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Restaurants Gramercy & Flatiron
4 out of 5 stars
(5user reviews)
Margherita di bufala pizza at Marta
Photograph: Paul Wagtouicz

Time Out says

Danny Meyer's getting into the pizza game—the restaurant mogul (Union Square Cafe, Shake Shack) has teamed with his Maialino chef Nick Anderer for this rustic Roman pizzeria inside the Martha Washington Hotel. A self-proclaimed Rome fanatic, Anderer fell in love with the capital city's thin, crackly-crusted rounds, which he pulls from two wood-burning ovens and a nine-foot-long over-embers grill. “It’s so light that the pizza becomes part of the meal rather than the entire meal itself,” he says. “The dough is a blank canvas for seasonal flavors.” Along with the traditional pies (Margherita, Napoletana), the toque turns out outré renditions like an okra-and-lamb-sausage number and one with pecorino, crumbled potato and crispy guanciale. The two-level restaurant, which features a mezzanine with bird’s-eye views of the main dining room below, is anchored by an open kitchen slinging more than just pizza: Expect rabbit meatballs, beer-brined chicken and butterflied trout saltimbocca presented on hand-painted ceramic dishes and custom-made butcher blocks.



Address: The Redbury Hotel
29 E 29th St
New York
Cross street: between Madison Ave and Park Ave South
Transport: Subway: N, R to 28th St; 6 to 28th St
Price: Average entrée: $23. AmEx, DC, Disc, MC, V
Opening hours: Mon–Fri noon–11:30pm; Sat–Sun 11:30am–11:30pm
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Users say (5)

4 out of 5 stars

Average User Rating

3.8 / 5

Rating Breakdown

  • 5 star:1
  • 4 star:2
  • 3 star:2
  • 2 star:0
  • 1 star:0
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As a general rule of thumb, hotel restaurants are usually to be avoided at all costs. Marta is the rare exception though, and there's a reason that it was once impossible to get a reservation. Even two years after opening, it's still a crowd favorite. We went on a Monday night and there wasn't an empty seat in sight. 

Don't get me wrong, I love a good dollar slice from time to time (read: at 2 AM). But fancy pizza has its place too. Marta's pies come thin crust (Roman style), with that perfect charred outside that you can't exactly get at Two Bros. (unless it's dirt from the counter).

The menu features protein entrees in addition to the 'za, but if you want a piece of meat you should have gone elsewhere. The pies are where it's at. My most recommended would be the salsiccia, which comes loaded with pork sausage, and the funghi, which I think they're most famous for. 


I'm going to agree with Anna below me and say this place fell a little short of my expectations. I came for the pizzas and while they weren't bad, I wouldn't come back for any unless I was in the area. The pizzas were very cracker-like, which I didn't love.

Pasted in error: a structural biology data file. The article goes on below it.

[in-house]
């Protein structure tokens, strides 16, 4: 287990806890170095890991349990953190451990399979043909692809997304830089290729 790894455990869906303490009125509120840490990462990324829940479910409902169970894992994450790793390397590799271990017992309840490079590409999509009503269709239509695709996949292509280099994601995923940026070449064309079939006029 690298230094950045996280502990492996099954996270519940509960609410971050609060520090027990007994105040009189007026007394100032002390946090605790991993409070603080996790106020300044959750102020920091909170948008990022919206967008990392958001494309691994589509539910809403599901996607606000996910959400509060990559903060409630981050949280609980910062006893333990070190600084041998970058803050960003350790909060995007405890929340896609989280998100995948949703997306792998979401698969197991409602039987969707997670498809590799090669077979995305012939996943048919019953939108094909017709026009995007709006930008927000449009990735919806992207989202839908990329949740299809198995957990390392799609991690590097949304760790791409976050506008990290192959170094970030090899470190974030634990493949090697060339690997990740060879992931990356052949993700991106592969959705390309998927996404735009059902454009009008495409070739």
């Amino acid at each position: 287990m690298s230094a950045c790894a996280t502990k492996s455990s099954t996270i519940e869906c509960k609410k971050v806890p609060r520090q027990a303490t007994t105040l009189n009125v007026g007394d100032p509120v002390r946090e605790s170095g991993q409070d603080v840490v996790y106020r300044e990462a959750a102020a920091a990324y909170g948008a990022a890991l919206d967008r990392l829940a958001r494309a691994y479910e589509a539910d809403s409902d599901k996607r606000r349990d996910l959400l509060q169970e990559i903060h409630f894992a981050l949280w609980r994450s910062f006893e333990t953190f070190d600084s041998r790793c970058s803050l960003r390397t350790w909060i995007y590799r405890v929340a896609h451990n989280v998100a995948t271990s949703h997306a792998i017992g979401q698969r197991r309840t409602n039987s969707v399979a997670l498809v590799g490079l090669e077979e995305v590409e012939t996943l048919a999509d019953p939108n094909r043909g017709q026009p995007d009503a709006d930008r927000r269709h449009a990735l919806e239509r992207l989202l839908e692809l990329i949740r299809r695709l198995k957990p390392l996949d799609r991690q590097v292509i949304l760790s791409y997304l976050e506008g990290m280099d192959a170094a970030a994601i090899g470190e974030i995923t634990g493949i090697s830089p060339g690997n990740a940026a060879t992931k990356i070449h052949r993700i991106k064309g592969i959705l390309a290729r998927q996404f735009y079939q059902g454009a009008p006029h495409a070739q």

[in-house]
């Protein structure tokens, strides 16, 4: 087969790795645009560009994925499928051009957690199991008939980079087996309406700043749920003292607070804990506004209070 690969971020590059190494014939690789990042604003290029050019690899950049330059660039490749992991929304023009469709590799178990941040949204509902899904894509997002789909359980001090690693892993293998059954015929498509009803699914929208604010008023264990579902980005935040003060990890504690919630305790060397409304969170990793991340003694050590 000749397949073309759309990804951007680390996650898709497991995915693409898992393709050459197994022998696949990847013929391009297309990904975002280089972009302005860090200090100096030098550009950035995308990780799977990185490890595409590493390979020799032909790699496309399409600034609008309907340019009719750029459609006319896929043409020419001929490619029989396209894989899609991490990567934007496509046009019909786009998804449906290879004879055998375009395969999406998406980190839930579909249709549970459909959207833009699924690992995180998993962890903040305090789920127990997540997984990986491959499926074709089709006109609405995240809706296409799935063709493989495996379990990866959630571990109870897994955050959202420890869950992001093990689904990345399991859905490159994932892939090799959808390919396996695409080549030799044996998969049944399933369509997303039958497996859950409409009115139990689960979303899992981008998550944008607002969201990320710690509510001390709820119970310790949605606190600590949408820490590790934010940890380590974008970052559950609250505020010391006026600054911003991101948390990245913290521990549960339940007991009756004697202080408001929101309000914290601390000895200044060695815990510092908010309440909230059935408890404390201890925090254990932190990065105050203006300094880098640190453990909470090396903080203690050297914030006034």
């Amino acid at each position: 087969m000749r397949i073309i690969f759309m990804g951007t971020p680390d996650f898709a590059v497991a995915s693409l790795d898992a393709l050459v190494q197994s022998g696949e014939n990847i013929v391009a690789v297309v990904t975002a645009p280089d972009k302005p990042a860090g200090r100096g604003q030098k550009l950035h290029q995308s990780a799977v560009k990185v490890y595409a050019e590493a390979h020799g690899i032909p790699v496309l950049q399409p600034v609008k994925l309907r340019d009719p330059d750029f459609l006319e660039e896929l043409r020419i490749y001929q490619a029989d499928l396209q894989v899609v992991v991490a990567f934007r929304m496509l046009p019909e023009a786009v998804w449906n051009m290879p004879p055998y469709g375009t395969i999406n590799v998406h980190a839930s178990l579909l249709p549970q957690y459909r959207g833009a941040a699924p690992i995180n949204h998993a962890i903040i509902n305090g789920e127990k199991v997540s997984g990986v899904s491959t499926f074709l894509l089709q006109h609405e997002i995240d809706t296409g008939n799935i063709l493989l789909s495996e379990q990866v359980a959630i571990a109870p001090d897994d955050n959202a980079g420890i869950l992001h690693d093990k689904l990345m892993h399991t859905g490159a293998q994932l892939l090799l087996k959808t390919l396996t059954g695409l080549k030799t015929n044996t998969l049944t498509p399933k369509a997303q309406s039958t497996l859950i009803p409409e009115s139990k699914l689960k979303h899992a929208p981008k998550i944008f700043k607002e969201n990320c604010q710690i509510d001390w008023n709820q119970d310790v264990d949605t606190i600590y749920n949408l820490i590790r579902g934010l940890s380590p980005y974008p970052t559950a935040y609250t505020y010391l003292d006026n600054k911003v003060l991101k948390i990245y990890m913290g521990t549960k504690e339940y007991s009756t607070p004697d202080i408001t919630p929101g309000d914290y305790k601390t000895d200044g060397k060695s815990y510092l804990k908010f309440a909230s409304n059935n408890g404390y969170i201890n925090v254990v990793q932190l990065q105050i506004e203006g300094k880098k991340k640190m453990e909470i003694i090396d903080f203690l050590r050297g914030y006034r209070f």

They are affordable though and they have a great wine list, so it's a good place to go for a few drinks and some bites.

Disclaimer: I have high standards when it comes to Italian food. Although the appetizers and the pizza that I had were acceptable, I have to say the food was a bit boring. I was expecting more creative takes on old classics and ended up with decent, traditional dishes. Bonus points: The space is stunning.

I had no idea this was one of Danny Meyer's restaurants, or my expectations would have been higher. However, I was impressed and pleased anyway, so Mr. Meyer should be proud. Marta is housed in a beautiful, large, see-and-be-seen room on the ground floor of the fabled and newly remodeled Martha Washington Hotel in the Flatiron District. The menu is predominantly individual brick-oven pizza, both red and white versions, and there are also entrees in the northern Italian tradition. The Pancetta e Fagiolli (ham and beans) appetizer had a rich, smoky flavor that reminded me of the wild boar I'd had in Tuscany years ago. The pizza crusts are light and crisp, and all the ingredients are top shelf, but they were a bit oversalted. There's also a great wine selection. A large, Friday night birthday party is probably not the best scenario in which to judge the wait staff, but the service was not overly attentive. I don't doubt smaller parties get excellent service. The prices were high, but not out of line with other upscale NYC eateries.


I went here last night for a friends birthday and I'm usually skeptical about eating at places in "midtown" but this place was very good. This is the kind of restaurant where you look at the menu and have no idea what anything is; however, this did not stop up from ordering every antipasti dish they had (I know ballers). The two salads, the risotto logs (they literally look like turds), the squash bread creations and the chicken meatballs. You really can't go wrong, It's a tad pricey but well worth it! 

There was one awkward moment when we ordered the truffle pizza and the waitress politely informed us that it was $65 - we promptly cancelled that order. It was awkward but I appreciate her watching out.